VietNamNet Bridge – The State Bank of Vietnam (SBV) has released a document requesting to strengthen the inspection over the banks which offer the lending interest rates lower than deposit interest rates.
“I read the document and a thought about it. But I cannot understand what the central bank aims to when releasing such a decision,” the banker said.
In the past, the banks which lent at high interest rates, once fell under suspicion. And now the banks which lend at low interest rates are considered “problematic.”
SBV, in the document, stated that the lending at the interest rates lower than the deposit interest rates is the “manifestation of the unhealthy competition among banks which may generate high risks to credit institutions.”
It is true that banks have been trying every possible means to attract borrowers to fulfill the 12 percent credit growth rate plan. At some meetings, bankers denounced others of scrambling for their clients by “dumping” capital.
The banks, that “dump” capital in the market are mostly the ones with the advantages in wholesale or the ones which have low credit growth rates.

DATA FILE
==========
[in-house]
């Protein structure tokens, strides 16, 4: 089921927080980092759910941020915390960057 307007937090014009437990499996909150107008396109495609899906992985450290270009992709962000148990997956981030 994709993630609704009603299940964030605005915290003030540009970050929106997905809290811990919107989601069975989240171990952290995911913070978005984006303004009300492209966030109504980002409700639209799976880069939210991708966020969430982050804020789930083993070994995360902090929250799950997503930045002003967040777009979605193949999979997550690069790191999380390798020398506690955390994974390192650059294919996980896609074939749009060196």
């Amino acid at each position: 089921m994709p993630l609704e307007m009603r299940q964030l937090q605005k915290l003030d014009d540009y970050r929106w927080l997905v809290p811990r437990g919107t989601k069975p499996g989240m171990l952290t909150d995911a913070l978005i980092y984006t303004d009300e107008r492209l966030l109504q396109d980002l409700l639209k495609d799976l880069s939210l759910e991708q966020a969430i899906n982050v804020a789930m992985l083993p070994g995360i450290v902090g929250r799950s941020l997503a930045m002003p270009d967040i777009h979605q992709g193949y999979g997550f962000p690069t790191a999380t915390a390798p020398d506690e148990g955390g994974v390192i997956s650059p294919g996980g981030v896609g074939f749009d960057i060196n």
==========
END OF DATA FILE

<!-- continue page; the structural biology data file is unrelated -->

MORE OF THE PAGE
In reply, the above said deputy general director affirmed he cannot see the risks in liquidity and credit, while the low interest rates even can help clients reduce risks.
“The State Bank might worry that banks would take loss with low interest rates?” he questioned.
However, the banker said the worry is not worthwhile. “Commercial banks operate for profit; they are not the donators,” he said. “I can say for sure that banks won’t incur losses if they lend at low interest rates. The profits they make are not reflected in the interest rates.”
“Banks won’t provide loans to take loss,” he continued. “You may see that banks once paid 8-9 percent per annum to dong deposits, but they lent on the interbank market at just 2-3 percent per annum. Did they all make profit?”
When asked about the loans with low interest rates, the general director of a bank said the preferential loans will be addressed to VIP clients only. “VIP clients” are understood as the businesses which have a healthy financial situation and stable cash flow, not the big businesses or the businesses which “have relations” with banks.
The general director said when offering low interest rates, commercial banks strive to “set a sprat to catch a mackerel.” This means that in return for the low-interest rate loans, banks can get many other things: more good clients, more opportunities to provide services, which means higher turnover.
“I know some banks offer the surprisingly low interest rate at 5 percent, while the ceiling deposit interest rate is 7 percent. However, only a small percentage of clients can access bank loans at the interest rate,” he said.
Dang Bao Khanh, CEO of SeABank, affirmed that banks do not “dump” capital in the market, but they “compete healthily.”
“A bank would still feel happy if it lends at 5 percent, because it can obtain a new client who would not only borrow money from the bank, but also use other services, thus bringing higher turnover to the bank,” Khanh explained.